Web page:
However, I consider myself a liberal, combining the core concepts of classic liberalism, with the historical conservative idea of society as a family : free speech, freedom for all, personal defense, freedom from religion, limited government, right to education, and heath care. This is because i am aware that the children of today will be the doctors of tomorrow, who will tending to myself and my descendants. (Children need food, and small class sizes to learn.)
Yet, I am a small "r" republican, in that I think representative government is more deliberative than immediate democracy, not withstanding the current circumstances, which are clearly the result of corruption (eg: politicians are personally rewarded for their immoral behaviors).
Straight democracy is similar to the market place. Wrong decisions are made too quickly to assess the long term effects. The reason for the structure of the senate is to slow the mass hysteria that could be caused by the house of representatives. (Changing the rules to fit the goals of the corrupt was not anticipated.)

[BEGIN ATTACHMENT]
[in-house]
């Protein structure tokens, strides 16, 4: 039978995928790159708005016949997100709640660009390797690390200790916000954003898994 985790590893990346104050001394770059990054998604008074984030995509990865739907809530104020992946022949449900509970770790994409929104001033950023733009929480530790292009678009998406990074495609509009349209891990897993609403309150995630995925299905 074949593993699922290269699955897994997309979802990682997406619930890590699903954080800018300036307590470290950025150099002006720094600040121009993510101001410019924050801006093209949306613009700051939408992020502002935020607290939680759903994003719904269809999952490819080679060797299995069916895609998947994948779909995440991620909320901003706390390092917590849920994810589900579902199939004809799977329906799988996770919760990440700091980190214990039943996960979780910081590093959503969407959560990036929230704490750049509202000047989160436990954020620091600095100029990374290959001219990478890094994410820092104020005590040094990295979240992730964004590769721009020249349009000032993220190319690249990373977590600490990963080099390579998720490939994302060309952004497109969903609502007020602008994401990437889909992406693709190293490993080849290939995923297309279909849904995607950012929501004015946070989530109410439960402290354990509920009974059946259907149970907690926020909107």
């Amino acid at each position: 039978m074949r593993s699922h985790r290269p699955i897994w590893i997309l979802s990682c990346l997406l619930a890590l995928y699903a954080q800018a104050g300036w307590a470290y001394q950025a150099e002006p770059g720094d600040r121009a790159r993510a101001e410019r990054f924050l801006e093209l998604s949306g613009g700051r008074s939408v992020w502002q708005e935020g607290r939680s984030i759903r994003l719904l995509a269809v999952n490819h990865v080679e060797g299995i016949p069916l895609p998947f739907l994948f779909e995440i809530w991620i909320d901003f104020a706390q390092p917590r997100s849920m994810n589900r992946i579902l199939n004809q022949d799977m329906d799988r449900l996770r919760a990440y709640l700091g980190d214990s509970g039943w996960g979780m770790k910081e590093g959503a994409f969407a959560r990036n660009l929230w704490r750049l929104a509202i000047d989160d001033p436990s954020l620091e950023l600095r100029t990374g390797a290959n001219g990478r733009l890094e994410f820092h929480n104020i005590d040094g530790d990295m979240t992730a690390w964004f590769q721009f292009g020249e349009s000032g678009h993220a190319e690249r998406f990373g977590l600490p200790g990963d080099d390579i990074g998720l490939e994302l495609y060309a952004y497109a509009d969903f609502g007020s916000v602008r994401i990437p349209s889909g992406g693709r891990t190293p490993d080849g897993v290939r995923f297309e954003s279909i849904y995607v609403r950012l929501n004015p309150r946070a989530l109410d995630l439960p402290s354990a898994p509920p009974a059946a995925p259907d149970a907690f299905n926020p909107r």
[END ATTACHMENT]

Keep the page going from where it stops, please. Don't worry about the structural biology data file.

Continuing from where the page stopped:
It would astound the founders to learn that currently all three branches of the US federal government are controlled by those without moral structure, completely shortminded, focused on personal gain, and having abdicated, as a group, their responsibility for their obligations to the nation, and to the planet.
"Let them eat cake."
I like Libertarian ideas. Libertarianism is financially conservative and socially liberal—liberal in the area of human rights and equality.
We live in an era of overwhelming material abundance, abundance created by a worldwide free market. Yet some people are complaining bitterly about “capitalism”, and calling for it’s abolishment. Capitalism is nothing more than groups of people banding together to accomplish tasks too large for individuals. Whenever free trade has been suppressed the result has been poverty.
Some social programs are desirable IMO. There is a middle way.
The only effective way to produce wealth is with capitalism and free markets.